Project “Vilcha – the resettled village”: experience, impressions and perspectives

Project “Vilcha – the resettled village”: experience, impressions and perspectives

There are such events in the history, the consequences of which will be felt not by one generation. In 1986 the world faced a new thread – “invisible war”, the name of which was Chernobyl. This word will remain forever in the social space and, unfortunately, will be associated only with something tragic.

The echo of the Chernobyl catastrophe will be seen not only on the newspapers and magazines' pages; they will be heard on political stages, ecological forums and scientific symposiums. Chernobyl is not just the first technogenous catastrophe or an ecological disaster; this is a social anomaly that has changed destinies of hundred thousand people, who without any wishes have found themselves in the center of this incomprehensible and invisible “war”.

No matter what anyone says, Chernobyl, its consequences are revealing even now, especially in the time when the Ukrainian society is facing the problem of forced resettlement again. Though the reasons of this resettlement in both cases are different, their essence is the same – the loss of personal identification space, the loss of home, the breakup with the roots against the will, but under events consumption.

Indisputably, such social phenomena cause the research potential of scientists, first of all, humanitarians, the task of whom is to explain to the society the problems we are facing.

The project “Vilcha – the resettled village” was created to show the other side of Chernobyl, to understand how the peoples’ destinies are changing, to learn the personal experience of the resettlement. During 9 days, from the 3rd to the 11th of August 2017 the Ukrainian - German group was working on the objectives of the project. The initiative united these young researches from two countries – Germany and Ukraine, was taking by joint efforts of Chernobyl History Workshop, Ruhr-University Bochum (Germany), Ukrainian Association of Oral History within the project “MEET UP! German –Ukrainian youth encounters” under the financial support of the “Memory, responsibility, future” foundation (EVZ). It is important to gratitude to each co-organizer, thanks to whom such a necessary project is being realized.

The objective of the project is to introduce students and young scientists to the problem of forced resettlement in Ukraine and to make a comparative analysis of the resettlement experience from the exclusion zone after the Chernobyl catastrophe and the experience of IDPs from the zone of military conflict in the East of Ukraine (2014-2017). Though, I want to point out that the moral part of this project is not less important for us. Our society not just need tolerance, we need the understanding. As for me, the project has become an island of comprehension. Maybe, for German group, it was not just an opportunity to understand the modern Ukraine, but to compare the Ukrainian and German experience of forced resettlement, migration.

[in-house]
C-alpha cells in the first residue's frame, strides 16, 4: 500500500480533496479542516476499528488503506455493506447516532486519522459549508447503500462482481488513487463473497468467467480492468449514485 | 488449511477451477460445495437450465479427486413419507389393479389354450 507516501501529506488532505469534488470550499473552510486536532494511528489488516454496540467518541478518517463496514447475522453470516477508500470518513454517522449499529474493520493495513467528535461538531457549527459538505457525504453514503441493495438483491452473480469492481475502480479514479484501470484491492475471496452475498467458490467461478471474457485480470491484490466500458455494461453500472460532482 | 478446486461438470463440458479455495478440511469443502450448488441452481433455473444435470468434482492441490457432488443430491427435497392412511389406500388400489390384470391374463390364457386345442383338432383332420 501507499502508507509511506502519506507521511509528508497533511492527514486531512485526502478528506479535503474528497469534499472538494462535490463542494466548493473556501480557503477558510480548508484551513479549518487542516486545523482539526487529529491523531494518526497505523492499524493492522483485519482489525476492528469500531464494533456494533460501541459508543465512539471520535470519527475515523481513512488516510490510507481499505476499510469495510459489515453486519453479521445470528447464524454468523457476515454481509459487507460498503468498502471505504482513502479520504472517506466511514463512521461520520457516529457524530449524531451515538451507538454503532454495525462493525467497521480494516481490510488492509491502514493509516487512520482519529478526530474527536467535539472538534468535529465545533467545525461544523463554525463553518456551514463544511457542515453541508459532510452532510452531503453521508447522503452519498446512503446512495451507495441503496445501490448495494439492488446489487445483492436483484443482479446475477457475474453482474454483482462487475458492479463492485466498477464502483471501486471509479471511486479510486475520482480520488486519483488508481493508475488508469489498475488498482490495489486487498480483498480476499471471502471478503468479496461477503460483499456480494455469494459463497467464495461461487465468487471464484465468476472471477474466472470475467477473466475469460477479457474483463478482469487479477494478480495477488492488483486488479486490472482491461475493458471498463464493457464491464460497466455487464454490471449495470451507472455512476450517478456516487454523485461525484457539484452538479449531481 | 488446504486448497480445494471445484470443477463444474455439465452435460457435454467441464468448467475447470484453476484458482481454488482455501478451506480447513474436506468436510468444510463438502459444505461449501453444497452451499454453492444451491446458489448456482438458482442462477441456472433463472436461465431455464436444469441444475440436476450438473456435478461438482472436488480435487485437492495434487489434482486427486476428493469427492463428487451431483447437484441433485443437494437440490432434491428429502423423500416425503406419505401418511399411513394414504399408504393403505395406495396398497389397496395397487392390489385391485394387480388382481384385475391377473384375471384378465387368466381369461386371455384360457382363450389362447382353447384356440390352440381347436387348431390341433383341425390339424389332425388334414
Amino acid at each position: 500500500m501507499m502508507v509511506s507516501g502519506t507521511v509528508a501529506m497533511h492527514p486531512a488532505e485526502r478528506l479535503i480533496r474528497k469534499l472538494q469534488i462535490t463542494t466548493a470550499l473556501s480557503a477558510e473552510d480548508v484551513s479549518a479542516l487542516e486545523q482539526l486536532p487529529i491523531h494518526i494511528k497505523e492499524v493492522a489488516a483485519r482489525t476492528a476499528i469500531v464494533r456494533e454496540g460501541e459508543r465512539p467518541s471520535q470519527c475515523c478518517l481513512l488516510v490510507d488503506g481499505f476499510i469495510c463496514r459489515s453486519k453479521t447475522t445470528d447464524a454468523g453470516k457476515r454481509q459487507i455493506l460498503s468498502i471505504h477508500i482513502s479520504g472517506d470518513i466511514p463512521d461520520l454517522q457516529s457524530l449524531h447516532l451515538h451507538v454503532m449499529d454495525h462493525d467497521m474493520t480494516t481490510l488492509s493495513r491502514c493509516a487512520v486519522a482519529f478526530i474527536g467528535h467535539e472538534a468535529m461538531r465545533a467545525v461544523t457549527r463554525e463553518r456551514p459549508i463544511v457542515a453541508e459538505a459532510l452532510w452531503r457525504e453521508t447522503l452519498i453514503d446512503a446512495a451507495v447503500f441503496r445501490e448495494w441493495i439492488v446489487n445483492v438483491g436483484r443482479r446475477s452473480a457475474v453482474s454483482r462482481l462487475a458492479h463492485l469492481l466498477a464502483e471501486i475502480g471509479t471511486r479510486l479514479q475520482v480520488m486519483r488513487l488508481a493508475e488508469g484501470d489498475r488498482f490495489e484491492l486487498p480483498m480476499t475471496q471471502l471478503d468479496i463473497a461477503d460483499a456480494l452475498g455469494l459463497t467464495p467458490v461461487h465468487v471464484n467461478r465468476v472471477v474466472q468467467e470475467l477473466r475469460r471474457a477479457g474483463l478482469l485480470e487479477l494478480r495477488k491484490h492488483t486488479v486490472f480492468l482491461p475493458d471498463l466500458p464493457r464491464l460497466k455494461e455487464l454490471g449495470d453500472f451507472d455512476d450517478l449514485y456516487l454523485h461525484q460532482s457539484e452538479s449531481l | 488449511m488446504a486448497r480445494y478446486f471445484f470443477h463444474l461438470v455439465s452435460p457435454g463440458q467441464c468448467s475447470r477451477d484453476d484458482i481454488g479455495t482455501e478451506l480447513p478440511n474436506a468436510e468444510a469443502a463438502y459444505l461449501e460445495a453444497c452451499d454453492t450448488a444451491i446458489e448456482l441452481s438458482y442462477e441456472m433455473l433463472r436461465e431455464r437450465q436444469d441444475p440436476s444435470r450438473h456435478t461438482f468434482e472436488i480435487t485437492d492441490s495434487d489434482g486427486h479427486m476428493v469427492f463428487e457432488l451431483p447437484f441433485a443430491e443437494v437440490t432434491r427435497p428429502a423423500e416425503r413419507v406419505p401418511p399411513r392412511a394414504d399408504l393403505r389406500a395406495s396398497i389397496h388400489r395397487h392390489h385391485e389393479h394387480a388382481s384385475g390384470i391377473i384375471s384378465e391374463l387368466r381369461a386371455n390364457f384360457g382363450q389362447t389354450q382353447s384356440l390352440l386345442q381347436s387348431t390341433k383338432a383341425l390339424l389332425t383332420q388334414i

The whole project is divided into two big parts – the Ukrainian part (August 2017) and German part of the project (the beginning of 2018). The first part is theoretical and practical activities, the second – summarizing and presenting the project results. The head of the project is Viktoria Naumenko, Candidate of Historical Sciences, the head of Chernobyl Oral History Archive; the head of the Ukrainian group – Svetlana Teluha, Candidate of Historical Sciences, associate professor of the Department of Political History, National Technical University “Kharkov Polytechnic Institute”, the head of German group – Olena Petrenko, historian, the lecturer of the Department of Eastern-European History of Historic School, Ruhr-University Bochum.

The Ukrainian part of the project consisted of several modules during which the participants were forming their professional skills. The first day of the project started with an unforgettable walk around Kharkiv. Inspired by the beauty of the city, the participants started to work actively on the project in Chernobyl History Workshop. The presentation of the project has become an additional stimulus to deepen into the problematic. The participants had a meeting with the liquidators of the breakdown elimination of Chernobyl nuclear power plant. We have known about Chernobyl since school and annually we feel this tragic atmosphere at the end of April when all the news space is filled with information about terrible events happened on 26 April 1986. However, when you talk to people face to face, who took part in this “invisible war” you start to understand and comprehend this tragedy in a new way. The lesson of Chernobyl is opened; the humankind hasn’t realized it yet. That is why we should not just remember Chernobyl, but we have to talk about it.